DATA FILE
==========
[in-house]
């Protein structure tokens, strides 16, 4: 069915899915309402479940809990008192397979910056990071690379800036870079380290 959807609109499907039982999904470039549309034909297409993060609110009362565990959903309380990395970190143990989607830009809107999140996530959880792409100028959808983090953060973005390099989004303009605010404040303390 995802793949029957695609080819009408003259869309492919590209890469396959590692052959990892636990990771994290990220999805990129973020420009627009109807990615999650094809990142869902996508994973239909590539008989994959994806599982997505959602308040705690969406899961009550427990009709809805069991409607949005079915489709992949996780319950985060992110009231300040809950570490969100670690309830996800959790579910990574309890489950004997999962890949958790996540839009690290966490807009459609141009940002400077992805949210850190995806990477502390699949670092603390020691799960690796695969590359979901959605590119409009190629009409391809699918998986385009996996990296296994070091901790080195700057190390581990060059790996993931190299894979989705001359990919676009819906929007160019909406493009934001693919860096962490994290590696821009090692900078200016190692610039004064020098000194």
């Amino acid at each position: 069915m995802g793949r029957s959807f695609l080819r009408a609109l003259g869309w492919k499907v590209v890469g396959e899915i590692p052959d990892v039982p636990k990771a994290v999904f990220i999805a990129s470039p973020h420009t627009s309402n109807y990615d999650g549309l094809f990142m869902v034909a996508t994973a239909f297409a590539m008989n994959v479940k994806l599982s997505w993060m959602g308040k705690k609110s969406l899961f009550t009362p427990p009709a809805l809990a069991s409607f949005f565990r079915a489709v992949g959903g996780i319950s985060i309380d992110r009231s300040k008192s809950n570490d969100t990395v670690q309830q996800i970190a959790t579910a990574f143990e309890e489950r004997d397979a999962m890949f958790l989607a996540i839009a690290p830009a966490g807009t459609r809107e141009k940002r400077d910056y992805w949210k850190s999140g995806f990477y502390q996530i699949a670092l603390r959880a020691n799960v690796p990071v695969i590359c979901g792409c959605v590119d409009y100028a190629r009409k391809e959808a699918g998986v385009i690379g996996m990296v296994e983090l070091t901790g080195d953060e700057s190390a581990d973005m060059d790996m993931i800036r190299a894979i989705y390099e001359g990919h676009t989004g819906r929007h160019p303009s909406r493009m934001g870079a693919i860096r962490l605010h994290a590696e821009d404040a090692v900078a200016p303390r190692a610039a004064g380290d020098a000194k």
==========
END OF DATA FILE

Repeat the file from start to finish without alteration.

[in-house]
């Protein structure tokens, strides 16, 4: 069915899915309402479940809990008192397979910056990071690379800036870079380290 959807609109499907039982999904470039549309034909297409993060609110009362565990959903309380990395970190143990989607830009809107999140996530959880792409100028959808983090953060973005390099989004303009605010404040303390 995802793949029957695609080819009408003259869309492919590209890469396959590692052959990892636990990771994290990220999805990129973020420009627009109807990615999650094809990142869902996508994973239909590539008989994959994806599982997505959602308040705690969406899961009550427990009709809805069991409607949005079915489709992949996780319950985060992110009231300040809950570490969100670690309830996800959790579910990574309890489950004997999962890949958790996540839009690290966490807009459609141009940002400077992805949210850190995806990477502390699949670092603390020691799960690796695969590359979901959605590119409009190629009409391809699918998986385009996996990296296994070091901790080195700057190390581990060059790996993931190299894979989705001359990919676009819906929007160019909406493009934001693919860096962490994290590696821009090692900078200016190692610039004064020098000194």
């Amino acid at each position: 069915m995802g793949r029957s959807f695609l080819r009408a609109l003259g869309w492919k499907v590209v890469g396959e899915i590692p052959d990892v039982p636990k990771a994290v999904f990220i999805a990129s470039p973020h420009t627009s309402n109807y990615d999650g549309l094809f990142m869902v034909a996508t994973a239909f297409a590539m008989n994959v479940k994806l599982s997505w993060m959602g308040k705690k609110s969406l899961f009550t009362p427990p009709a809805l809990a069991s409607f949005f565990r079915a489709v992949g959903g996780i319950s985060i309380d992110r009231s300040k008192s809950n570490d969100t990395v670690q309830q996800i970190a959790t579910a990574f143990e309890e489950r004997d397979a999962m890949f958790l989607a996540i839009a690290p830009a966490g807009t459609r809107e141009k940002r400077d910056y992805w949210k850190s999140g995806f990477y502390q996530i699949a670092l603390r959880a020691n799960v690796p990071v695969i590359c979901g792409c959605v590119d409009y100028a190629r009409k391809e959808a699918g998986v385009i690379g996996m990296v296994e983090l070091t901790g080195d953060e700057s190390a581990d973005m060059d790996m993931i800036r190299a894979i989705y390099e001359g990919h676009t989004g819906r929007h160019p303009s909406r493009m934001g870079a693919i860096r962490l605010h994290a590696e821009d404040a090692v900078a200016p303390r190692a610039a004064g380290d020098a000194k």